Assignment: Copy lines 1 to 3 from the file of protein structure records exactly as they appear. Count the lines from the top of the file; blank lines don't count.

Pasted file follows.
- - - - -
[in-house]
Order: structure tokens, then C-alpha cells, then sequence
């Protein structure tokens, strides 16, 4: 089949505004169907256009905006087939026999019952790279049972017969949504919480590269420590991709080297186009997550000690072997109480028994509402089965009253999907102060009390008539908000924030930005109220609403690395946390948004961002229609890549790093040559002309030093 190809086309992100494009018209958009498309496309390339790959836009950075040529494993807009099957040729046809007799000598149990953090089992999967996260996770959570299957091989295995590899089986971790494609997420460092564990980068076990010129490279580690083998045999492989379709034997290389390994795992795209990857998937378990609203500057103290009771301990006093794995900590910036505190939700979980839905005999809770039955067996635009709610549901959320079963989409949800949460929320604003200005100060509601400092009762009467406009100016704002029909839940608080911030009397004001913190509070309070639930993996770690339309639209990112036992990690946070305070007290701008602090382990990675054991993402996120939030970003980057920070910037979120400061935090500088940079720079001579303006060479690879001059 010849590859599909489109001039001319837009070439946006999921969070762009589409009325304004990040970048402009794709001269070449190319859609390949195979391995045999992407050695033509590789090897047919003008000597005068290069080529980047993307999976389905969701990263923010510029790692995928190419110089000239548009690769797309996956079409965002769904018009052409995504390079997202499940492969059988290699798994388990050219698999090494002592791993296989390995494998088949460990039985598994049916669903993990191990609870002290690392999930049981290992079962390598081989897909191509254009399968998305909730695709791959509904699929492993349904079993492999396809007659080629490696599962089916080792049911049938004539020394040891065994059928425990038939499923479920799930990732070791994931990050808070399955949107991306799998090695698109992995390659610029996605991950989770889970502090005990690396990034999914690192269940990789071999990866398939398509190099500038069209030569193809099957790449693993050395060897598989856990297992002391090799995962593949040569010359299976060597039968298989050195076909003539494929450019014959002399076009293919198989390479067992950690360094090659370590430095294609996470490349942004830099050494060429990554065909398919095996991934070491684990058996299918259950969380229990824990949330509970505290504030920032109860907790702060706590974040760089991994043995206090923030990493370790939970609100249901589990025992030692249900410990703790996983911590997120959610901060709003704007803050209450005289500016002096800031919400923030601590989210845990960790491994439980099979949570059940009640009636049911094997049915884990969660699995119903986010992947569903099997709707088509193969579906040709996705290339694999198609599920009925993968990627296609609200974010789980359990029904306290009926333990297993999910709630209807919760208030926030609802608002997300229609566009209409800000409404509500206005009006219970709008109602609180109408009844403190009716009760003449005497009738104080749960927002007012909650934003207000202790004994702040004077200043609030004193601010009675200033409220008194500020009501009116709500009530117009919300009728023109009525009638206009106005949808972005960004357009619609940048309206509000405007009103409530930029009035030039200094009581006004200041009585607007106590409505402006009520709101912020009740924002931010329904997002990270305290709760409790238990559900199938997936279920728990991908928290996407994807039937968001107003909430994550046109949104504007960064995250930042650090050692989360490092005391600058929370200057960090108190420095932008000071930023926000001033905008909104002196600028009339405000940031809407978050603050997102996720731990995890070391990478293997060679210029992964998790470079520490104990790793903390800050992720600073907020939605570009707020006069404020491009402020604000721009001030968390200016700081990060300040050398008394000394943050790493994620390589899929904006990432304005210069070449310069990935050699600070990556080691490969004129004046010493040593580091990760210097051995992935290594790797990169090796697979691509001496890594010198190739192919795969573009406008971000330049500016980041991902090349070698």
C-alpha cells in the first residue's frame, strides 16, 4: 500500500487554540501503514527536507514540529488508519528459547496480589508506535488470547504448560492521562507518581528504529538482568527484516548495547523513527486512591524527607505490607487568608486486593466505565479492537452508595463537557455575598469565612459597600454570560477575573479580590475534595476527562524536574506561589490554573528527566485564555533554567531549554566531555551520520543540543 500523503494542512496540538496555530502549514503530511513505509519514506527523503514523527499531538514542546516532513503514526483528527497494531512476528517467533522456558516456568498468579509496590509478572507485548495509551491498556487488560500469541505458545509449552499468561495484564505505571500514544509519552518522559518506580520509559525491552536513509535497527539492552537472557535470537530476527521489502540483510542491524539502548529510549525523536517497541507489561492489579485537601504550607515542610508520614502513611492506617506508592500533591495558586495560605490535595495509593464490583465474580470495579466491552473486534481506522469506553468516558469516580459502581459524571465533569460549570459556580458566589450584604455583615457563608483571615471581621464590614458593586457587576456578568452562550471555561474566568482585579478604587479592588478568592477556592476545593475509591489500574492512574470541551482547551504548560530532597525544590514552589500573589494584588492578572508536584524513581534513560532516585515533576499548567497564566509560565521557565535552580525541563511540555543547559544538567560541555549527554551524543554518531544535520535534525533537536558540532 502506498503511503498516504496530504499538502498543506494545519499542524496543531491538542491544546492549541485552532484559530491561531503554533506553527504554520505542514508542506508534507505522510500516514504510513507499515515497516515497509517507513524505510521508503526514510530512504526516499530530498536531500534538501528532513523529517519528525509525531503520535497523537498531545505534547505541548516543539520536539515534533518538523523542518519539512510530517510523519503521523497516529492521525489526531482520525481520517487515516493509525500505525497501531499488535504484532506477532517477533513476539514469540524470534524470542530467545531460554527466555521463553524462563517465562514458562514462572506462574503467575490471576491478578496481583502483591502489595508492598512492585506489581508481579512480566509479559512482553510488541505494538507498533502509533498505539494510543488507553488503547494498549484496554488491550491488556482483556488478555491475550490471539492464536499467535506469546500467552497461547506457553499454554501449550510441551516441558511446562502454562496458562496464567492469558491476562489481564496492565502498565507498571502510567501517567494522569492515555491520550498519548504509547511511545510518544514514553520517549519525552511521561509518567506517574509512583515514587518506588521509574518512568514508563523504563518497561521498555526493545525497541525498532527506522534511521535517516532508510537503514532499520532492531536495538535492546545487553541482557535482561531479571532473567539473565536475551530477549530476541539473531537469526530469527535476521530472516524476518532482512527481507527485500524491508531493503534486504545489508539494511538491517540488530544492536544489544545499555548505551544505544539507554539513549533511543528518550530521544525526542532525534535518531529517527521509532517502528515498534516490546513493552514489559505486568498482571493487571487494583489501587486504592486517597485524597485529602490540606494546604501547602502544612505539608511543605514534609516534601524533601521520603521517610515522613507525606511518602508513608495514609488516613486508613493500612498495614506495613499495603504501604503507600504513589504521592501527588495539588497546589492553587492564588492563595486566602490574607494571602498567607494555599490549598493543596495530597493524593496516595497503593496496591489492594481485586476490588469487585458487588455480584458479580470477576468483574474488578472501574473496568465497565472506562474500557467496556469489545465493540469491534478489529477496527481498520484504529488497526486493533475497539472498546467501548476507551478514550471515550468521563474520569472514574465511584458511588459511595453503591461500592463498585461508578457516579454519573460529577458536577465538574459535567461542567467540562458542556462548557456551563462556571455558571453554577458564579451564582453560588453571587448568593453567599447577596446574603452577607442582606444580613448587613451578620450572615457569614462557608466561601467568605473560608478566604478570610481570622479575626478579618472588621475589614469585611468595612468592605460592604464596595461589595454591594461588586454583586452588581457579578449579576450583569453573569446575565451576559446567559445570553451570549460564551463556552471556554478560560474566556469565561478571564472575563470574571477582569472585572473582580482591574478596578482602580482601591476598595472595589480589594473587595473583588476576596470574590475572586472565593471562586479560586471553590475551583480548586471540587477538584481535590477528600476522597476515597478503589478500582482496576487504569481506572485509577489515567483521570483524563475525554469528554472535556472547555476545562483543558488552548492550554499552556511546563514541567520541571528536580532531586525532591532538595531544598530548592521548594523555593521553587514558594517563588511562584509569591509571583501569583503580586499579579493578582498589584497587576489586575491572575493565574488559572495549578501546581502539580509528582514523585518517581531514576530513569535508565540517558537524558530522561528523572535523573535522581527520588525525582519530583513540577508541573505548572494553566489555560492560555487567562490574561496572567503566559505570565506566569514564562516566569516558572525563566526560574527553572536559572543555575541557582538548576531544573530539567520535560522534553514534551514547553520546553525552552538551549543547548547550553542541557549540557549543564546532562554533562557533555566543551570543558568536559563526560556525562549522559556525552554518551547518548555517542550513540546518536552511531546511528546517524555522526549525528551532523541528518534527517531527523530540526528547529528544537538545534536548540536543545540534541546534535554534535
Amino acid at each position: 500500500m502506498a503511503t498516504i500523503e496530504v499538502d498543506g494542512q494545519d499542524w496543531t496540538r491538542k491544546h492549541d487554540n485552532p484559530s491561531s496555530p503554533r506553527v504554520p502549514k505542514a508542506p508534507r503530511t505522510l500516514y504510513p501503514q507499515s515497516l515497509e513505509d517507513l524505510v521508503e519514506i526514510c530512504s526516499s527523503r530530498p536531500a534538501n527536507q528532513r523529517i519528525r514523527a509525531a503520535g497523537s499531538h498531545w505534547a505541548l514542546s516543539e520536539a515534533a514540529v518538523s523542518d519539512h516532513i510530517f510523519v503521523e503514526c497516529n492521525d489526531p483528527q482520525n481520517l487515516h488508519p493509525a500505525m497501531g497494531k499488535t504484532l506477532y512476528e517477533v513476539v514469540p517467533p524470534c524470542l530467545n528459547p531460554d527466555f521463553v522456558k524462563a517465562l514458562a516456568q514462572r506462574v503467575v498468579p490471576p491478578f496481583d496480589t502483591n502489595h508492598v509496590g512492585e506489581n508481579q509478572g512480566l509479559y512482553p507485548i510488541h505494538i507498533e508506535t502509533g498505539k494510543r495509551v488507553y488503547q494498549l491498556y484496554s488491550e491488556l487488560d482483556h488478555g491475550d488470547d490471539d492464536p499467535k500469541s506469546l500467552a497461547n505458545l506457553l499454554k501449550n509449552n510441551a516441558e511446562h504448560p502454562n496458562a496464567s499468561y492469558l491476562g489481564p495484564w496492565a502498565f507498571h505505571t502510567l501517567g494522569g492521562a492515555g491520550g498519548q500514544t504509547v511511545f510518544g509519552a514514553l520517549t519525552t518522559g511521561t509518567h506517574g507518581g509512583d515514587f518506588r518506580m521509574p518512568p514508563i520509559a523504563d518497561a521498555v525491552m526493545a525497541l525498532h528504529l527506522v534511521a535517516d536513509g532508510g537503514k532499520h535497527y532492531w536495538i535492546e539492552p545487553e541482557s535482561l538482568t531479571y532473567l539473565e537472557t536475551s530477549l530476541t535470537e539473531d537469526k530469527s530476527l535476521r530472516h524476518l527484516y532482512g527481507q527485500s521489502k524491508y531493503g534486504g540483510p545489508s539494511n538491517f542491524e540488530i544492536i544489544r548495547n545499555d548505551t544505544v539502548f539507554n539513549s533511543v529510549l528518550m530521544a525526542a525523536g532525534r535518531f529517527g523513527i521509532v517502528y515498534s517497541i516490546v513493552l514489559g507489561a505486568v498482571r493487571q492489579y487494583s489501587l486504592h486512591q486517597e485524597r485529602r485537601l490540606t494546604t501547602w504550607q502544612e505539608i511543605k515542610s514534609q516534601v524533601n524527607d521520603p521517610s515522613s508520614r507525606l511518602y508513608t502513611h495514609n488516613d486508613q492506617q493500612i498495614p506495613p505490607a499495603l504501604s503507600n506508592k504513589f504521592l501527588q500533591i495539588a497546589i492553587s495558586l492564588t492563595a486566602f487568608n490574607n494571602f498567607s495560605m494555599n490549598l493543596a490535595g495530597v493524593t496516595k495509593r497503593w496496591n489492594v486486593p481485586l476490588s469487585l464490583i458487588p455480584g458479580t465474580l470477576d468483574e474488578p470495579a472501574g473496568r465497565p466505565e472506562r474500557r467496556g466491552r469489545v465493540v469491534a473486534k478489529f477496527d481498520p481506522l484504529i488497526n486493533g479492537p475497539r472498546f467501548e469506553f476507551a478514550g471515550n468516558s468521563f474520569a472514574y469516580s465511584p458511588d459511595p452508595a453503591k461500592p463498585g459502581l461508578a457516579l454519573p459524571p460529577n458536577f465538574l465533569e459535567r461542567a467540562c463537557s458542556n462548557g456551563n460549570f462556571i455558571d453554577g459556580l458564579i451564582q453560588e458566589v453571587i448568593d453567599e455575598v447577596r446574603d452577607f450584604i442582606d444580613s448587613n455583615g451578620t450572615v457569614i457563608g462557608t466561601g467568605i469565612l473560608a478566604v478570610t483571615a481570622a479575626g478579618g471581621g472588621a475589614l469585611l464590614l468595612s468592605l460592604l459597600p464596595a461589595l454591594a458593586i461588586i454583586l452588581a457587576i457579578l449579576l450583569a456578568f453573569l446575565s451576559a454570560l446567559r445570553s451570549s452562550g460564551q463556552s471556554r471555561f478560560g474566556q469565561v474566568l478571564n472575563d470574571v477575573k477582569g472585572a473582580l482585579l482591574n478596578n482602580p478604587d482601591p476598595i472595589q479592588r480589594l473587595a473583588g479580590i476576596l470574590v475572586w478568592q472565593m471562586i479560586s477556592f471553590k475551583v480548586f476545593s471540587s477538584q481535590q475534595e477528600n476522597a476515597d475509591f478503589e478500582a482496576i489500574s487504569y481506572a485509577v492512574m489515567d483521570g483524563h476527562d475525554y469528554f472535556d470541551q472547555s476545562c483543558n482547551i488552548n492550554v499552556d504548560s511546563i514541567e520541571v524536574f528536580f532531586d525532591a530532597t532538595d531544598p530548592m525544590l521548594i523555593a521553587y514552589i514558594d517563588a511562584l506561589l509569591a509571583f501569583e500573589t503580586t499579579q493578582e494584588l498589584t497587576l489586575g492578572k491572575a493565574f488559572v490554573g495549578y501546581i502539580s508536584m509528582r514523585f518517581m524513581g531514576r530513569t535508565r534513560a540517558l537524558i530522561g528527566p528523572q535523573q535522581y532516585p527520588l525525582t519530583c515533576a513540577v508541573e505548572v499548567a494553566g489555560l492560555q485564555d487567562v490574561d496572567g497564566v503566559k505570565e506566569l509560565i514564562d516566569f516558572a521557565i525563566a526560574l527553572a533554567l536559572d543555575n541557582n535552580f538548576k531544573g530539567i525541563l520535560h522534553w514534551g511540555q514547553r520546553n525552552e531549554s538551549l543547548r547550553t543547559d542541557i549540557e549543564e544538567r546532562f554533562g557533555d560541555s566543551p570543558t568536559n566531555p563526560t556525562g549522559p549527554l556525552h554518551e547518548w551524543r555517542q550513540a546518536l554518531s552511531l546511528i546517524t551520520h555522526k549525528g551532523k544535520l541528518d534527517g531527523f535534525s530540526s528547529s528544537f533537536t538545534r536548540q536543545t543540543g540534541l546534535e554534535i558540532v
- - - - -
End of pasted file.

[in-house]
Order: structure tokens, then C-alpha cells, then sequence
């Protein structure tokens, strides 16, 4: 089949505004169907256009905006087939026999019952790279049972017969949504919480590269420590991709080297186009997550000690072997109480028994509402089965009253999907102060009390008539908000924030930005109220609403690395946390948004961002229609890549790093040559002309030093 190809086309992100494009018209958009498309496309390339790959836009950075040529494993807009099957040729046809007799000598149990953090089992999967996260996770959570299957091989295995590899089986971790494609997420460092564990980068076990010129490279580690083998045999492989379709034997290389390994795992795209990857998937378990609203500057103290009771301990006093794995900590910036505190939700979980839905005999809770039955067996635009709610549901959320079963989409949800949460929320604003200005100060509601400092009762009467406009100016704002029909839940608080911030009397004001913190509070309070639930993996770690339309639209990112036992990690946070305070007290701008602090382990990675054991993402996120939030970003980057920070910037979120400061935090500088940079720079001579303006060479690879001059 010849590859599909489109001039001319837009070439946006999921969070762009589409009325304004990040970048402009794709001269070449190319859609390949195979391995045999992407050695033509590789090897047919003008000597005068290069080529980047993307999976389905969701990263923010510029790692995928190419110089000239548009690769797309996956079409965002769904018009052409995504390079997202499940492969059988290699798994388990050219698999090494002592791993296989390995494998088949460990039985598994049916669903993990191990609870002290690392999930049981290992079962390598081989897909191509254009399968998305909730695709791959509904699929492993349904079993492999396809007659080629490696599962089916080792049911049938004539020394040891065994059928425990038939499923479920799930990732070791994931990050808070399955949107991306799998090695698109992995390659610029996605991950989770889970502090005990690396990034999914690192269940990789071999990866398939398509190099500038069209030569193809099957790449693993050395060897598989856990297992002391090799995962593949040569010359299976060597039968298989050195076909003539494929450019014959002399076009293919198989390479067992950690360094090659370590430095294609996470490349942004830099050494060429990554065909398919095996991934070491684990058996299918259950969380229990824990949330509970505290504030920032109860907790702060706590974040760089991994043995206090923030990493370790939970609100249901589990025992030692249900410990703790996983911590997120959610901060709003704007803050209450005289500016002096800031919400923030601590989210845990960790491994439980099979949570059940009640009636049911094997049915884990969660699995119903986010992947569903099997709707088509193969579906040709996705290339694999198609599920009925993968990627296609609200974010789980359990029904306290009926333990297993999910709630209807919760208030926030609802608002997300229609566009209409800000409404509500206005009006219970709008109602609180109408009844403190009716009760003449005497009738104080749960927002007012909650934003207000202790004994702040004077200043609030004193601010009675200033409220008194500020009501009116709500009530117009919300009728023109009525009638206009106005949808972005960004357009619609940048309206509000405007009103409530930029009035030039200094009581006004200041009585607007106590409505402006009520709101912020009740924002931010329904997002990270305290709760409790238990559900199938997936279920728990991908928290996407994807039937968001107003909430994550046109949104504007960064995250930042650090050692989360490092005391600058929370200057960090108190420095932008000071930023926000001033905008909104002196600028009339405000940031809407978050603050997102996720731990995890070391990478293997060679210029992964998790470079520490104990790793903390800050992720600073907020939605570009707020006069404020491009402020604000721009001030968390200016700081990060300040050398008394000394943050790493994620390589899929904006990432304005210069070449310069990935050699600070990556080691490969004129004046010493040593580091990760210097051995992935290594790797990169090796697979691509001496890594010198190739192919795969573009406008971000330049500016980041991902090349070698």